Butter vs. Butter Substitutes – Which is Healthier?

Posted in Dairy Foods

Butter or butter substitute? It’s an age-old debate that remains a very hot topic for health-minded consumers.

The staunch butter backers wouldn’t dream of touching the fake stuff.

Meanwhile, hard-line supporters of wanna-be butters are more convinced than ever that the real thing will harm your health!

The food sleuths at eBrandAid have crossed party lines and learned that whether you’re shopping for butter or a butter substitute there’s plenty of margarine for error!

Okay, so we promise to never repeat that bad pun again…but only if you promise to read on about the “great butter debate.” Be sure to spread the news to your friends and loved ones!


The Great Butter Debate

For the past 50 years or so, butter has been blackballed by the many consumers who believe it causes heart disease or worse, because it contains high levels of saturated fat and cholesterol.

lab report for cholesterol with pencil

Margarine was introduced – and accepted – as a healthier alternative with less saturated fat and cholesterol.

Turns out, these wanna-be butters were packed with trans fats (eek!) which we think are actually worse for your health than saturated fats. In fact, as butter consumption ebbed, heart disease boomed!

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Fast forward to present day: The dairy cases are jam-packed with “healthy spreads” touting zero trans fats and other smooth-as-buttah claims.

Unfortunately, many of these butter alternatives are packed with additives and preservatives.

The question still churns: Is butter really as unhealthy as we once thought? Let’s take a look.


Reality Check

True, “getting back to basics” is a popular cry of the times. Guess what? Our food sleuths found that adage applies to butter too!

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From a flavor standpoint, butter tastes pretty darn yummy! In our book, there is no savory substitute. But should we steer clear of this spread?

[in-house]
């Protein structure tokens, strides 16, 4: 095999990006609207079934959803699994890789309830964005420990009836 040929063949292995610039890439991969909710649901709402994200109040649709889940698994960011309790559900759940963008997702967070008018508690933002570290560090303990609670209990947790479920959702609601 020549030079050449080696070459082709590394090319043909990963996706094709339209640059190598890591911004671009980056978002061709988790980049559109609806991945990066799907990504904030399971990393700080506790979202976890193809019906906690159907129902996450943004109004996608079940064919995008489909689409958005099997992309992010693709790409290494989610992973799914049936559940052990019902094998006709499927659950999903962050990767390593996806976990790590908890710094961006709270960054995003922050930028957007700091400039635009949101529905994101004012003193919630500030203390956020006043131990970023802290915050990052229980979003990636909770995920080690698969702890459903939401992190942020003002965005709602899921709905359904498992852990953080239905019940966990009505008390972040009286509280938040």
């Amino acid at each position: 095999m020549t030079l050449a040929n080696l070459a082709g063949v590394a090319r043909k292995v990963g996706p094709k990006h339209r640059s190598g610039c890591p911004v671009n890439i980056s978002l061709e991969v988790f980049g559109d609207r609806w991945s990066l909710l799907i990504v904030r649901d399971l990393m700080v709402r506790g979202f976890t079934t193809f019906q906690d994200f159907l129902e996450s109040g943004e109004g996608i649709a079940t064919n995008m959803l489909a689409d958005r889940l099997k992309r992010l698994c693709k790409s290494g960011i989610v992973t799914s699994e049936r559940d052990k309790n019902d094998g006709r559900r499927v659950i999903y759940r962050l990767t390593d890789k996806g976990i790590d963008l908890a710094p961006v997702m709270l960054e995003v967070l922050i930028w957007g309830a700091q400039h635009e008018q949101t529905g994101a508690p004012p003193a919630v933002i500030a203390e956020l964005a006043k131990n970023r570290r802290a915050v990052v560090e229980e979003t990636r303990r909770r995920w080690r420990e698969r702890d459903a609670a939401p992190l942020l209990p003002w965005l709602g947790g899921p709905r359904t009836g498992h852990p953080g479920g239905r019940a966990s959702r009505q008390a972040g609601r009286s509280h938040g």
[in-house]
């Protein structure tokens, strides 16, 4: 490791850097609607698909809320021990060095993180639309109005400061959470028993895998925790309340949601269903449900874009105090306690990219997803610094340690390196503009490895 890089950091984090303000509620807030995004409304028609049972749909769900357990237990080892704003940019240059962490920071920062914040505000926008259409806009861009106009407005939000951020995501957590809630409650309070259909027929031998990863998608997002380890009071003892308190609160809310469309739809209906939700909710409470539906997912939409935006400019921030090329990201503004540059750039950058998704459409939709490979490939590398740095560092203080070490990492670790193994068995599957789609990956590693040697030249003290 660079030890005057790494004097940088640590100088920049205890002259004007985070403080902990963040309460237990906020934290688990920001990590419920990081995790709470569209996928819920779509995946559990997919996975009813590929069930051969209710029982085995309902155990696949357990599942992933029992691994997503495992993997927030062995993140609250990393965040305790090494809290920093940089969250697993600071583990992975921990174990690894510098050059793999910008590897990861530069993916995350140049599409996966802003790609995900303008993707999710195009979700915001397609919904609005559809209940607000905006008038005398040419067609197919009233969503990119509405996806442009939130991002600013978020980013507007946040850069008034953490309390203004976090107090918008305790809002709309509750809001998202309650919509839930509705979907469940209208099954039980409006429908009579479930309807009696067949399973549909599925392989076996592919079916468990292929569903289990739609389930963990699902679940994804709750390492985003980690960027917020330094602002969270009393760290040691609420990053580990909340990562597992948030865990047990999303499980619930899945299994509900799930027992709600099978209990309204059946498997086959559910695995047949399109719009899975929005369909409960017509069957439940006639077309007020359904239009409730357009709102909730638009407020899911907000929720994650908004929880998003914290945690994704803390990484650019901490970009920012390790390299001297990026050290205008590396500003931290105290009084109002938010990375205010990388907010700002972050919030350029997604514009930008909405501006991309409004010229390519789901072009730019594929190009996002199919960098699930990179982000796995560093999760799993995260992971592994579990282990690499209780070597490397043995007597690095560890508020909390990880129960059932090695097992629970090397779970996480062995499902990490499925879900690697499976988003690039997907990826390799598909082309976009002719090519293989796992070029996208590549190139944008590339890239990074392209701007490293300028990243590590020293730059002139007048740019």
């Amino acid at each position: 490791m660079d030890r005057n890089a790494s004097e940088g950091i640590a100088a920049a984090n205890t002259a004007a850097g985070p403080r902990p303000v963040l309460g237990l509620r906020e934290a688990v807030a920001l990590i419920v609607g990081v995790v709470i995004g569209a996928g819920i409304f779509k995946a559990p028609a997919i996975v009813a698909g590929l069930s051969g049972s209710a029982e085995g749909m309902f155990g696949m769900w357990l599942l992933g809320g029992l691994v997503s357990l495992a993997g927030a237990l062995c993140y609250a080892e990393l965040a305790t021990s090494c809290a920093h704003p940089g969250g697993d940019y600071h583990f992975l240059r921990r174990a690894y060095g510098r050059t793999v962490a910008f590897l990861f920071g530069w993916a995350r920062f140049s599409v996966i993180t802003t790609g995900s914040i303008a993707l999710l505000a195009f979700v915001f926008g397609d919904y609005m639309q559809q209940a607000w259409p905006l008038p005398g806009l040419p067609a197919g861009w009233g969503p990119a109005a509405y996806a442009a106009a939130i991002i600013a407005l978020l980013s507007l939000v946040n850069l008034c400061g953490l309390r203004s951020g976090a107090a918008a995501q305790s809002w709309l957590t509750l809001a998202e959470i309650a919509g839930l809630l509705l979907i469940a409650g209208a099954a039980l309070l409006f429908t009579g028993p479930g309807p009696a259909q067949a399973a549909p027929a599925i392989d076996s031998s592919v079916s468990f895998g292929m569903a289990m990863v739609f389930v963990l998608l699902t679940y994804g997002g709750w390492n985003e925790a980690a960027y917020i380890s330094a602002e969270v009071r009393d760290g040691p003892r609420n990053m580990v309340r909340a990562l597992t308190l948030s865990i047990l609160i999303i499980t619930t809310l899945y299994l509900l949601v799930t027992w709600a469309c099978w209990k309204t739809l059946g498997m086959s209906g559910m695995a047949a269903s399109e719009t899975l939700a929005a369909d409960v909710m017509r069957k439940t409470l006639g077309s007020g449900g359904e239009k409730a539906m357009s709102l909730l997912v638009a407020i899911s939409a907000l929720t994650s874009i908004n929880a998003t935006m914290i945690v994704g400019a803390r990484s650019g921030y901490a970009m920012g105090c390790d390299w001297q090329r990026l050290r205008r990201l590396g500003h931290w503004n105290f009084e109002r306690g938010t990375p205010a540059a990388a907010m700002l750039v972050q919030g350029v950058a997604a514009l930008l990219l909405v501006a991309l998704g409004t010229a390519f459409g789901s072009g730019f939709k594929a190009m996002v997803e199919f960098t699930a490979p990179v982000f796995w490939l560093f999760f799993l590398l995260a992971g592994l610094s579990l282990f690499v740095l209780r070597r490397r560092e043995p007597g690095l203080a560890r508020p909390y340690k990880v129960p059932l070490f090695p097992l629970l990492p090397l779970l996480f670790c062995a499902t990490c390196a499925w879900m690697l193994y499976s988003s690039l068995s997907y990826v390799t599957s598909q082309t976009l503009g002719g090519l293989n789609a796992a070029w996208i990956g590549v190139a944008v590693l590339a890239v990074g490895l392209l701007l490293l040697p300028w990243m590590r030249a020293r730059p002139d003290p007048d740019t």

The short answer is NO!

Plain butter is an all-natural food that is made up of only two ingredients – sweet cream and salt. Surprisingly, it comes naturally packaged with many nutrients that can help protect us from chronic disease. Butter contains:

A rich source of easily absorbed vitamin A - needed for a wide range of body functions, from maintaining good vision to keeping the endocrine system in top shape.

Fat-soluble vitamins like E, K and D – all of which play a role in helping to maintain the proper functioning of the heart and cardiovascular system.

Lecithin – a substance that assists in the proper assimilation and metabolism of cholesterol and other fats.

Antioxidants – that protect against the kind of free radical damage that weakens the arteries.

Wow – all that plus it tastes yummy! Okay, that all sounds great, but what about the high calorie content, saturated fats and cholesterol… hmm?

Well, you may not know it, but whipped butter contains half the calories, half the saturated fat, and half the cholesterol of regular stick butter but still provides all the great taste!

But don’t take our word for it. See for yourself.

Case-in-Point: Land O’ Lakes Sweet Salted Whipped Butter

landolakes

Nutrition Facts: 1 tbsp, 50 calories, 6g fat (3.5g saturated fat), 40mg of sodium, 15g of cholesterol

INGREDIENTS: Pasteurized Cream, Salt.

Bottom line: Butter in moderation is not as unhealthy as once thought. The whipped varieties offer less saturated fats and cholesterol, but retain all that awesome buttery taste. Sometimes meeting in the middle actually pays off!


BestBrands

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Your friendly food sleuths haven’t forgotten about the butter substitutes.

Be sure to tune in tomorrow when we churn out our eBrandAid Guidelines for choosing the healthiest butter alternatives that contain zero cholesterol and no junk ingredients. We’ll also roll out our BestBrands list to make shopping a breeze!

Remember, when you’re armed with a little eBrandAid know-how, you’re in control at the grocery store.

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In Our Opinion: The information contained in the eBrandAid e-newsletters is strictly based on the opinions of the eBrand Doctors. We have created a set of guidelines that we believe will help shoppers to better understand and decode food labels on products found in most grocery stores. Our mission is to help shoppers find the healthier brands that have the least amount of chemicals and other junk ingredients.

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